It would cost about $250 million to get an additional 650,000 low-income Americans to breastfeed as much as experts recommend, but it would save families and the health-care system $1.5 billion, a study finds.
A Chinese scientist who engineered the first gene-edited babies may now face serious charges for fraudulent practices.
In June, Jacinda Ardern, the prime minister of New Zealand, became only the second head of state in modern history to give birth while in office.
Stigma factors into our perceptions of breastfeeding and formula, with serious consequences for infant health.
A food oppression expert explains why America's formula problem can only get worse.
How were thousands of Afghan refugees all born on January 1st? The answer lies at the intersection of warfare and the digital age.
The Zika virus outbreak in the Americas hits on the things that risk-perception researchers know worry people most. Will that be enough to overcome people's fears about genetically modified mosquitoes?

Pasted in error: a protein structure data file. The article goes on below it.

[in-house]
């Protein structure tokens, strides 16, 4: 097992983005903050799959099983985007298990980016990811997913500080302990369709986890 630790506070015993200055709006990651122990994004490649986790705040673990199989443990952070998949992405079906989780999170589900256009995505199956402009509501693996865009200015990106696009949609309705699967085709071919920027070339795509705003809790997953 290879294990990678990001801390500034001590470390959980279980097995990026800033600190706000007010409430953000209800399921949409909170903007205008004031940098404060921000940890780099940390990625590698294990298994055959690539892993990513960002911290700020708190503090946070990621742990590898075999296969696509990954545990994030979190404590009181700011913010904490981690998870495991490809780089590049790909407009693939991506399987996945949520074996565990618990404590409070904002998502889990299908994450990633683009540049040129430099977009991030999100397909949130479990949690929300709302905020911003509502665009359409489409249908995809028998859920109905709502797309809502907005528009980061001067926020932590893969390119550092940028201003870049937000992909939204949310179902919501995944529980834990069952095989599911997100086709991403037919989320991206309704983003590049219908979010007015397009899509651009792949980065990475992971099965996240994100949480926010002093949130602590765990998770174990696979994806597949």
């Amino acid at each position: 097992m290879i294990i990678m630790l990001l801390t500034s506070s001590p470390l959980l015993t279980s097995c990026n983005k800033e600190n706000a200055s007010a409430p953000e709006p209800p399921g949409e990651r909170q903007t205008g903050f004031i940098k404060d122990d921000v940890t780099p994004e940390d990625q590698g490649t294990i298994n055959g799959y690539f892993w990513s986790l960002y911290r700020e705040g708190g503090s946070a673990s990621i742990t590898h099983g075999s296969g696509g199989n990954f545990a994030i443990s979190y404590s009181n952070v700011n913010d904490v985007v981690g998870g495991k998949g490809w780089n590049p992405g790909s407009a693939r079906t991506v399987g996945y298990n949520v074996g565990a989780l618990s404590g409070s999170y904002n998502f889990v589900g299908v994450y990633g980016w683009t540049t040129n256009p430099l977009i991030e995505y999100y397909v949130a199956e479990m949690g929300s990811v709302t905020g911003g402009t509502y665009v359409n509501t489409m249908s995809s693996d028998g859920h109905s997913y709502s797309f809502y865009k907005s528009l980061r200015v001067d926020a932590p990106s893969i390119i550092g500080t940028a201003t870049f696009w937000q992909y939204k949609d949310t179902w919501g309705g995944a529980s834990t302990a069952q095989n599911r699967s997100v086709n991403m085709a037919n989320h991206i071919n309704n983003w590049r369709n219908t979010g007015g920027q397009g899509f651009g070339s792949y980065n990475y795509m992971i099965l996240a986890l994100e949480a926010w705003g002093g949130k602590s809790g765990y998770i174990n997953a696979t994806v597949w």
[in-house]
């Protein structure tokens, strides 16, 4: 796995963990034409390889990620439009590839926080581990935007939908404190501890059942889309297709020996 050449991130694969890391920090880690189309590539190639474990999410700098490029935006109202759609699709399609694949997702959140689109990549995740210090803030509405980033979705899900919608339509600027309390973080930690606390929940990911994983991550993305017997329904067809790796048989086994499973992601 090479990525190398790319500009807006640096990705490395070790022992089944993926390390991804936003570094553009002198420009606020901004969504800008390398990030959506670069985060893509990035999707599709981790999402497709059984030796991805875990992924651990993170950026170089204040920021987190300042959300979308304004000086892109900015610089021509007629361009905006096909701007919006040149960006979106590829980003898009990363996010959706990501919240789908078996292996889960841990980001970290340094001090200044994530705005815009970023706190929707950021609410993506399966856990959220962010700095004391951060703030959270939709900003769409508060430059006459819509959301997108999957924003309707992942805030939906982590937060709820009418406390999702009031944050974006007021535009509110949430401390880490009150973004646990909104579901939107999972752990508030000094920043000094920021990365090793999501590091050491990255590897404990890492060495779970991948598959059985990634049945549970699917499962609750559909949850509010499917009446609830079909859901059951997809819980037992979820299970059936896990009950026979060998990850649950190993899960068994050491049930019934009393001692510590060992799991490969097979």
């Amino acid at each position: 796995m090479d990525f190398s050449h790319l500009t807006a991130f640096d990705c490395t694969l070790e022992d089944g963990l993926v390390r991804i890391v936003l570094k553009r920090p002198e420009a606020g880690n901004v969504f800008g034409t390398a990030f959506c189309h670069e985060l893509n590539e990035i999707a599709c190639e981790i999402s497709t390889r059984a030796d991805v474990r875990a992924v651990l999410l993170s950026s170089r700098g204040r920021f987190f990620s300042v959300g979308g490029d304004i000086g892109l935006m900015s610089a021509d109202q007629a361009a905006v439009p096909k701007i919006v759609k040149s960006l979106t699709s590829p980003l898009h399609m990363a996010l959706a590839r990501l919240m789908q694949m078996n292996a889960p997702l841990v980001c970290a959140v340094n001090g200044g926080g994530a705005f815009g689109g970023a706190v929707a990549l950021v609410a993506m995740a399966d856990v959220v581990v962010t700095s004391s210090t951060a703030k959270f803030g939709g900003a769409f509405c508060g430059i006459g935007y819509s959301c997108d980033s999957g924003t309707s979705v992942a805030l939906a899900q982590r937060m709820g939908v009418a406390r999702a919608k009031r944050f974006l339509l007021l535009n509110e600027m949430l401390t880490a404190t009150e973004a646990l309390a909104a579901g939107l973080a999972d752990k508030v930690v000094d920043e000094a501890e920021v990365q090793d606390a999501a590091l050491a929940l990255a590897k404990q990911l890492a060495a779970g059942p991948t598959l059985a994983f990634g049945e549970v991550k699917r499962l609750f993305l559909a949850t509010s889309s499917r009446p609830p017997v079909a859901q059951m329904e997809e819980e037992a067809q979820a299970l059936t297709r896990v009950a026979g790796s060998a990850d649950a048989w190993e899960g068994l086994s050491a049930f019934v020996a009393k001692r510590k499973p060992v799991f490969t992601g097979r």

As a new non-invasive technology makes prenatal genetic tests more common, many more pregnant women will have to choose whether or not to have a disabled child.
And that's not necessarily a bad thing.
More efficient than in vitro fertilization and cheaper than traditional adoption, embryo adoption, which also provides parents with the experience of carrying a child, is becoming more popular. But our legislature is still struggling with serious legal issues surrounding the practice.
How much is enough certainty to make a decision about life or death, sickness or health?
It sounds shocking, but this is not a new argument.